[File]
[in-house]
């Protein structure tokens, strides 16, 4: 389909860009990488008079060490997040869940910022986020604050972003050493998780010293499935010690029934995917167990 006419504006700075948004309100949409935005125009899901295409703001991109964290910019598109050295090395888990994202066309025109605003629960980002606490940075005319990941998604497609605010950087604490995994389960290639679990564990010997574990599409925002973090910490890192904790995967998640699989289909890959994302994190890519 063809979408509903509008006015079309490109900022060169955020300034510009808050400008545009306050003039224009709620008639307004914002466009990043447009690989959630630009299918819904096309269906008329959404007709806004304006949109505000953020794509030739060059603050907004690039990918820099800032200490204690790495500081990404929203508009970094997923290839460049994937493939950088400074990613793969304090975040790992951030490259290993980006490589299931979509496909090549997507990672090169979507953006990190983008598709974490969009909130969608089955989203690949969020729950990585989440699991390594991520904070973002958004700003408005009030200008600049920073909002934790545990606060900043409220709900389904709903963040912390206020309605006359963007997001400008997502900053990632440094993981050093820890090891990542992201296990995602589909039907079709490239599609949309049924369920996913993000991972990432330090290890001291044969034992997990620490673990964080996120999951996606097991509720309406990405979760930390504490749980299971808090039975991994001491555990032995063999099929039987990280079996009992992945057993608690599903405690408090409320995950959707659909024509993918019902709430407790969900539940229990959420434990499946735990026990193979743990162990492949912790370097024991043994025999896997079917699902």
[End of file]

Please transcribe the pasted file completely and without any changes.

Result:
[in-house]
């Protein structure tokens, strides 16, 4: 389909860009990488008079060490997040869940910022986020604050972003050493998780010293499935010690029934995917167990 006419504006700075948004309100949409935005125009899901295409703001991109964290910019598109050295090395888990994202066309025109605003629960980002606490940075005319990941998604497609605010950087604490995994389960290639679990564990010997574990599409925002973090910490890192904790995967998640699989289909890959994302994190890519 063809979408509903509008006015079309490109900022060169955020300034510009808050400008545009306050003039224009709620008639307004914002466009990043447009690989959630630009299918819904096309269906008329959404007709806004304006949109505000953020794509030739060059603050907004690039990918820099800032200490204690790495500081990404929203508009970094997923290839460049994937493939950088400074990613793969304090975040790992951030490259290993980006490589299931979509496909090549997507990672090169979507953006990190983008598709974490969009909130969608089955989203690949969020729950990585989440699991390594991520904070973002958004700003408005009030200008600049920073909002934790545990606060900043409220709900389904709903963040912390206020309605006359963007997001400008997502900053990632440094993981050093820890090891990542992201296990995602589909039907079709490239599609949309049924369920996913993000991972990432330090290890001291044969034992997990620490673990964080996120999951996606097991509720309406990405979760930390504490749980299971808090039975991994001491555990032995063999099929039987990280079996009992992945057993608690599903405690408090409320995950959707659909024509993918019902709430407790969900539940229990959420434990499946735990026990193979743990162990492949912790370097024991043994025999896997079917699902």